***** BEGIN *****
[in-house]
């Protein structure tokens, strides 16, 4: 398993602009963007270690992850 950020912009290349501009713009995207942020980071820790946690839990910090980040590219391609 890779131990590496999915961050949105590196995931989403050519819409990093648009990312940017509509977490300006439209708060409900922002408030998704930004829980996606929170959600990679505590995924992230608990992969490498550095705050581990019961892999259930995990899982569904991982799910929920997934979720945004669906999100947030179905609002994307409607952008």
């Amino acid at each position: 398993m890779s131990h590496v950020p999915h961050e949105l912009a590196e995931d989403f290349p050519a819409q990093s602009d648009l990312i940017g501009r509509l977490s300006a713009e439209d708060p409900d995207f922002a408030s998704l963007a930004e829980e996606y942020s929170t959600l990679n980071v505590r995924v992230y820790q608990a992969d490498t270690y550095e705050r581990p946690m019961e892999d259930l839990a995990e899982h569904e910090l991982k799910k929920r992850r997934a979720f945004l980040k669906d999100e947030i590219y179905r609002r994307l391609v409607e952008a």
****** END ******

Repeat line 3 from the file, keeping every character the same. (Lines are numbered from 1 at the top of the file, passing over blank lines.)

């Amino acid at each position: 398993m890779s131990h590496v950020p999915h961050e949105l912009a590196e995931d989403f290349p050519a819409q990093s602009d648009l990312i940017g501009r509509l977490s300006a713009e439209d708060p409900d995207f922002a408030s998704l963007a930004e829980e996606y942020s929170t959600l990679n980071v505590r995924v992230y820790q608990a992969d490498t270690y550095e705050r581990p946690m019961e892999d259930l839990a995990e899982h569904e910090l991982k799910k929920r992850r997934a979720f945004l980040k669906d999100e947030i590219y179905r609002r994307l391609v409607e952008a």